Weaknesses in a Job Interview: Helpful Tips for a Convincing Self-Presentation

Written by Kerstin Lakits, Jan 11, 2024

Almost every job interview includes questions about your weaknesses. This question can easily throw you off balance. However, the right preparation allows you to use this topic to your advantage and impress the recruiters or your future boss. So, you should reflect beforehand “What are my weaknesses?”. Furthermore, you should figure out how to phrase your weaknesses in the work interview. In this article, we are going to explain the preparation process, self-reflection and presentation of your weaknesses in a job interview!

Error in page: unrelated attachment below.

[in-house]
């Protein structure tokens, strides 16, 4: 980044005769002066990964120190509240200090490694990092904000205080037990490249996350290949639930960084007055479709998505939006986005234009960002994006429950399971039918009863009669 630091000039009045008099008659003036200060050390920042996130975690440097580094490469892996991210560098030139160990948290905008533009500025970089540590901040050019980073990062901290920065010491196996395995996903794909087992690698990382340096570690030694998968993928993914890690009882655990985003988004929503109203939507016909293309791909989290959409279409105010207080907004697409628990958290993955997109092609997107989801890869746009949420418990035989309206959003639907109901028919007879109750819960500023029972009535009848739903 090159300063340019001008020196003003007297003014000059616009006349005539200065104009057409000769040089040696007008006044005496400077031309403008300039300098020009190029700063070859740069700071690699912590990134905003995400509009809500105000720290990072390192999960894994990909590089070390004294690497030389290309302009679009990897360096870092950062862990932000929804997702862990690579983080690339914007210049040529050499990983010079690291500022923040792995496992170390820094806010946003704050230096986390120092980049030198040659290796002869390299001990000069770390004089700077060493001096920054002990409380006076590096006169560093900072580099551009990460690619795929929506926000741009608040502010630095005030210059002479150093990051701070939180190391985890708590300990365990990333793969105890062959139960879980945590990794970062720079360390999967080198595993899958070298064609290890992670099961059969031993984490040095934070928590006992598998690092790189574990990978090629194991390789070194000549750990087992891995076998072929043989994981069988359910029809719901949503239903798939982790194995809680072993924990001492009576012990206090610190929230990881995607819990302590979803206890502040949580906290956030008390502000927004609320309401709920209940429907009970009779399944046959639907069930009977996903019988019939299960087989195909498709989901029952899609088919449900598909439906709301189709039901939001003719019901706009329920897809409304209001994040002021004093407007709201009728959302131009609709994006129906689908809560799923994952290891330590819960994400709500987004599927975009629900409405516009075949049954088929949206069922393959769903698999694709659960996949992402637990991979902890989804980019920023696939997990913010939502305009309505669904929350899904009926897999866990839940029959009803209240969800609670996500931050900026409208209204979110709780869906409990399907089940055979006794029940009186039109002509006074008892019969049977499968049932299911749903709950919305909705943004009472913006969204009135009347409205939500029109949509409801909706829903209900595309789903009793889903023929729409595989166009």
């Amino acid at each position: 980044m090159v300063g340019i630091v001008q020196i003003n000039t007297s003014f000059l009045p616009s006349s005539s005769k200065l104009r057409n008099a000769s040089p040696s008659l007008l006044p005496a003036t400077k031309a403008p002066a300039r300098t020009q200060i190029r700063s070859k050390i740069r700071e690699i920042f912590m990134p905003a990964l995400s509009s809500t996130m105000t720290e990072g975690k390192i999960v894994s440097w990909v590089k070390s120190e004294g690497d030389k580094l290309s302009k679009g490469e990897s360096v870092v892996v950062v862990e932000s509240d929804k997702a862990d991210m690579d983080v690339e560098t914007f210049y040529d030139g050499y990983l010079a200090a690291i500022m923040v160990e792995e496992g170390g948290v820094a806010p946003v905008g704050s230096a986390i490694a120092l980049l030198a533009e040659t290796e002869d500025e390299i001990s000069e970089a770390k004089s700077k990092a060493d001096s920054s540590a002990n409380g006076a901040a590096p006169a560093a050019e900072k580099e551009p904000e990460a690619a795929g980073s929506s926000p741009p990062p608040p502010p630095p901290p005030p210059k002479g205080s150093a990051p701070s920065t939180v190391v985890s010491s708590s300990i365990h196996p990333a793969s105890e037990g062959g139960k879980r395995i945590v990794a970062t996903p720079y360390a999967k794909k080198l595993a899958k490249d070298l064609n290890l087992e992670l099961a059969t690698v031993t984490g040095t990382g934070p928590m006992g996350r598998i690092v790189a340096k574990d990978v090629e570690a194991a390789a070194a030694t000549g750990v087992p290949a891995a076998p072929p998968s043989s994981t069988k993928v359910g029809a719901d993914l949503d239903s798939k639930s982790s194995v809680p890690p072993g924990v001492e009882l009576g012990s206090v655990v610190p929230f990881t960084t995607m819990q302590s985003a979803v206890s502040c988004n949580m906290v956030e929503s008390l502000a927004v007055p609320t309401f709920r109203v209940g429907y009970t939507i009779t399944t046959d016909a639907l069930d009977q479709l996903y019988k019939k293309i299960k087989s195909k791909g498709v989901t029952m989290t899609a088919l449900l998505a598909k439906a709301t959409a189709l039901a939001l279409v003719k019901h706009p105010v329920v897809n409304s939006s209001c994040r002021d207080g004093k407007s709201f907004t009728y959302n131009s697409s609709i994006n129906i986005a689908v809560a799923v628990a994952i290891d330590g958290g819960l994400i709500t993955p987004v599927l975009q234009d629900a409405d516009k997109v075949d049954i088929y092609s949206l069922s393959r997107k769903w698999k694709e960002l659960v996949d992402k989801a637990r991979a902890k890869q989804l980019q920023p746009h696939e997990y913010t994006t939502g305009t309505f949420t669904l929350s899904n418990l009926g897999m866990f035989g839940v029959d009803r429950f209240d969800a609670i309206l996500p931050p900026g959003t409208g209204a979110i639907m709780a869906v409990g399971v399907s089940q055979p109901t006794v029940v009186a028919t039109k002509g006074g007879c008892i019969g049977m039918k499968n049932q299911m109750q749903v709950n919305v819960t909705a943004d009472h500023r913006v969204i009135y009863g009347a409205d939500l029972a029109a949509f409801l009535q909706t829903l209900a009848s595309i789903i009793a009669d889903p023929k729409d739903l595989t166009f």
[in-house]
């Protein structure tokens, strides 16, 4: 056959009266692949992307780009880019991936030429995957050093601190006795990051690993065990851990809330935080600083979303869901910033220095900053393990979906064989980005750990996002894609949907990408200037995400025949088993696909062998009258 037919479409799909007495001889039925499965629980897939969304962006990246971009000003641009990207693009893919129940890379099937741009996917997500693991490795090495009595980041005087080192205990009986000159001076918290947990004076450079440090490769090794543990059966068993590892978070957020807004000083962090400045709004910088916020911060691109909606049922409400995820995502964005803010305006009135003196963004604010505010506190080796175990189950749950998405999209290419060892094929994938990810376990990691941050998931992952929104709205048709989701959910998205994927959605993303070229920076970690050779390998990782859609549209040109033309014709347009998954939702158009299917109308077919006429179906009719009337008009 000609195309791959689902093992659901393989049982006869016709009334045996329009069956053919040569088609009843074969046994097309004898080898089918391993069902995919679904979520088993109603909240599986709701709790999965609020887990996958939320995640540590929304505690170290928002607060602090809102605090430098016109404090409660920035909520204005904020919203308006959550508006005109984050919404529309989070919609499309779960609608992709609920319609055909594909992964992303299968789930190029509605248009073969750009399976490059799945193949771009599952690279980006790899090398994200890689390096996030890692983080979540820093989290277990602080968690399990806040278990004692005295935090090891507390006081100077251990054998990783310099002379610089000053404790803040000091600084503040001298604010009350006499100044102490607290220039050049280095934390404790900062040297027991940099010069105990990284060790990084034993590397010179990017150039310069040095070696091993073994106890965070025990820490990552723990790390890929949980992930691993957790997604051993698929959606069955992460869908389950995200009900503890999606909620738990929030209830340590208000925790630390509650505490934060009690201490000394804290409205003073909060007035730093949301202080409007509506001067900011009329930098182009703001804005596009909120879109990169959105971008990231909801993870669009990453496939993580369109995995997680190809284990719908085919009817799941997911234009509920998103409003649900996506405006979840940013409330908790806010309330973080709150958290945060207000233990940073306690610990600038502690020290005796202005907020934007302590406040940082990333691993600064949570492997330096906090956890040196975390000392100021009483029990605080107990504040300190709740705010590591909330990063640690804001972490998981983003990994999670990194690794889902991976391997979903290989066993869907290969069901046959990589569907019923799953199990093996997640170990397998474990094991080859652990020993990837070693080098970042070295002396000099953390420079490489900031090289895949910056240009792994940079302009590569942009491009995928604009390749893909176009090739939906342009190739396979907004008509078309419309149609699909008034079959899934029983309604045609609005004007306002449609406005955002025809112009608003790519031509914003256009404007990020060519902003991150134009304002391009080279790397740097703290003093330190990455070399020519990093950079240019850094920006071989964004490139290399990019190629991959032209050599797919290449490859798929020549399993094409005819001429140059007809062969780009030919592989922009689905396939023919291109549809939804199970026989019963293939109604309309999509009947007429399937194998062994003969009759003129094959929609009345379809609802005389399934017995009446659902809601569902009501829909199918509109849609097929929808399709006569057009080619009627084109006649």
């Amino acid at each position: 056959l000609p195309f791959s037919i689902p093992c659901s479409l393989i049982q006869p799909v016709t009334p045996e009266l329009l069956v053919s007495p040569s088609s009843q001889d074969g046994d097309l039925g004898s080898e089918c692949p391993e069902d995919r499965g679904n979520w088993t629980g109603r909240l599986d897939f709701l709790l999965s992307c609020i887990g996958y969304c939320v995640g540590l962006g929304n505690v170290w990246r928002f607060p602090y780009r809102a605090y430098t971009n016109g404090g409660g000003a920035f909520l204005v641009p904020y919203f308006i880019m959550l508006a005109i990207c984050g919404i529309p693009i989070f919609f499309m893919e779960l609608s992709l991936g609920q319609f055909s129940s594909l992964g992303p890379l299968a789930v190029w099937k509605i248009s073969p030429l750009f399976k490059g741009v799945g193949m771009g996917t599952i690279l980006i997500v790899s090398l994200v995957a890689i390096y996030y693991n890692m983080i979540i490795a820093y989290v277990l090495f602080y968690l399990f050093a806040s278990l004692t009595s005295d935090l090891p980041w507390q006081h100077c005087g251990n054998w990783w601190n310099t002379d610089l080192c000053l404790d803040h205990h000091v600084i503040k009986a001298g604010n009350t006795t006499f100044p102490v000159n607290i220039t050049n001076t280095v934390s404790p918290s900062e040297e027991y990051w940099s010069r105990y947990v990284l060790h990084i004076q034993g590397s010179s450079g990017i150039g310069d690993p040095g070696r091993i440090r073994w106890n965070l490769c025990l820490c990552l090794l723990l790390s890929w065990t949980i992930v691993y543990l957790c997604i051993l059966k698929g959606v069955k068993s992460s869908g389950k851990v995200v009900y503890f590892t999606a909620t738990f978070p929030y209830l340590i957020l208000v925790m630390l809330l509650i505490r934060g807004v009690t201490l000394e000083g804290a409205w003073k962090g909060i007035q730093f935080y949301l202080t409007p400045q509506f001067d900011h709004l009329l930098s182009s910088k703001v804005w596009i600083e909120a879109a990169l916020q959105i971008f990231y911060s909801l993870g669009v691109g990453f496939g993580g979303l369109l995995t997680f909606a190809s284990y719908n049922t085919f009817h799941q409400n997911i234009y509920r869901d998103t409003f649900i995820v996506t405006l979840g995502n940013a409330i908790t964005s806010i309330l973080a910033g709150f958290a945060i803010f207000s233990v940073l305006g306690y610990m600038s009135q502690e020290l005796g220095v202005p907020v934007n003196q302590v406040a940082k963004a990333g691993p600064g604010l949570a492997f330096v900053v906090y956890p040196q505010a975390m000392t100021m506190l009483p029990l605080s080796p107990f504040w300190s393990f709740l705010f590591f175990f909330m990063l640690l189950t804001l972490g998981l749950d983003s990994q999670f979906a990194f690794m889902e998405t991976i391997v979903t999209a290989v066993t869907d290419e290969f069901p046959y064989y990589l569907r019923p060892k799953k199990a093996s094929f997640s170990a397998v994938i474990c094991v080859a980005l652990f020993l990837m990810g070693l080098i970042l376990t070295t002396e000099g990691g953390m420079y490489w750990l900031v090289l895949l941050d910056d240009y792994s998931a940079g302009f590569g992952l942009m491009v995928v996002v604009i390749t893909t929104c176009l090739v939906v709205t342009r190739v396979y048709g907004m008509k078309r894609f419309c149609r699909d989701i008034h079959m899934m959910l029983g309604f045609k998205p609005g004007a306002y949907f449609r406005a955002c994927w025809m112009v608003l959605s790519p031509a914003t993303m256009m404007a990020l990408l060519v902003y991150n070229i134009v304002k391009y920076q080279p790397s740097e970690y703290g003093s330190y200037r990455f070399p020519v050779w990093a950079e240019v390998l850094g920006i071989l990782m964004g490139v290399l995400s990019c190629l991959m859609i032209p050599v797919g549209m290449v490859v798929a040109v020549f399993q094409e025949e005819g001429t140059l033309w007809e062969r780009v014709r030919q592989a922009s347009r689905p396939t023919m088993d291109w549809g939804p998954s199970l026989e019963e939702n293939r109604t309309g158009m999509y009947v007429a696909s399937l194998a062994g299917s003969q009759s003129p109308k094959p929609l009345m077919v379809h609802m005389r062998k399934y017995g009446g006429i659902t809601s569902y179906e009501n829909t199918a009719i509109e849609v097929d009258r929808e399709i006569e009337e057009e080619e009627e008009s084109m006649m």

Personal Weaknesses in a Job Interview: Why Are They Asked About?

Asking about your weaknesses in a job interview is a stress interview question. This means that the recruiters want to see how you act under stressful circumstances. The aim of this question is not to check whether you are qualified for the open position or fit for this activity. On the contrary, they want to know whether you reflect on your strengths and weaknesses and if you are honest. Furthermore, your future employer wants to know whether you can work on your weaknesses and ask for help in order to deliver the best possible result. This is wherein your potential and contribution to this company lay.

The Art of Perception: How to Identify Hidden Questions About Weaknesses in a Job Interview

The question about your weaknesses is not always formulated as “What are your strengths and weaknesses?”. Sometimes recruiters ask indirect questions in a job interview. The HR employees want to make sure that you cannot use prepared answers for standard questions. They are looking for a spontaneous and honest answer. Here are some examples: